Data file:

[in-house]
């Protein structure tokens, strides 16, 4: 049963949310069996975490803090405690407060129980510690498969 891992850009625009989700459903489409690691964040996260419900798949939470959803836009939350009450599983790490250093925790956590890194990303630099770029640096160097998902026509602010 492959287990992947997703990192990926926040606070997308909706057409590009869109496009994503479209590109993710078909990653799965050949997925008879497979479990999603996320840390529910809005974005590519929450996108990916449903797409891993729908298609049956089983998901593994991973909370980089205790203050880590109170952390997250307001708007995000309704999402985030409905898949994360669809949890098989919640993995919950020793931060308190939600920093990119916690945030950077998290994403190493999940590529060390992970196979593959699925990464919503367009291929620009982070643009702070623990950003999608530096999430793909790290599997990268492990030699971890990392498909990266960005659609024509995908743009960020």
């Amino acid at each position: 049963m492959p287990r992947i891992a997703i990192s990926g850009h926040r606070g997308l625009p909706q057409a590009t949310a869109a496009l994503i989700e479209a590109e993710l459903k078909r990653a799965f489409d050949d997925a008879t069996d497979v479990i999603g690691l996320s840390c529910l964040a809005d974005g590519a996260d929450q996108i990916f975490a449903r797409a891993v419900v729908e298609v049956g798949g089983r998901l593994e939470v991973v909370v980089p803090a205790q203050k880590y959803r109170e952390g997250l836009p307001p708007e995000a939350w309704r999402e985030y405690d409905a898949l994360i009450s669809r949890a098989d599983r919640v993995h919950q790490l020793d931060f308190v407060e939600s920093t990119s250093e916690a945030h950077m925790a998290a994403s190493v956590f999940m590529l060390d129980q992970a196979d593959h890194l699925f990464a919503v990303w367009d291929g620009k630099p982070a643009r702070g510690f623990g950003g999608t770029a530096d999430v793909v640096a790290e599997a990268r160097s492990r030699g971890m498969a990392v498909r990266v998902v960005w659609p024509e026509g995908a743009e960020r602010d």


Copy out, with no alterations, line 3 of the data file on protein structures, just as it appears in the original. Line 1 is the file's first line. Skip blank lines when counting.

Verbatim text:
């Amino acid at each position: 049963m492959p287990r992947i891992a997703i990192s990926g850009h926040r606070g997308l625009p909706q057409a590009t949310a869109a496009l994503i989700e479209a590109e993710l459903k078909r990653a799965f489409d050949d997925a008879t069996d497979v479990i999603g690691l996320s840390c529910l964040a809005d974005g590519a996260d929450q996108i990916f975490a449903r797409a891993v419900v729908e298609v049956g798949g089983r998901l593994e939470v991973v909370v980089p803090a205790q203050k880590y959803r109170e952390g997250l836009p307001p708007e995000a939350w309704r999402e985030y405690d409905a898949l994360i009450s669809r949890a098989d599983r919640v993995h919950q790490l020793d931060f308190v407060e939600s920093t990119s250093e916690a945030h950077m925790a998290a994403s190493v956590f999940m590529l060390d129980q992970a196979d593959h890194l699925f990464a919503v990303w367009d291929g620009k630099p982070a643009r702070g510690f623990g950003g999608t770029a530096d999430v793909v640096a790290e599997a990268r160097s492990r030699g971890m498969a990392v498909r990266v998902v960005w659609p024509e026509g995908a743009e960020r602010d």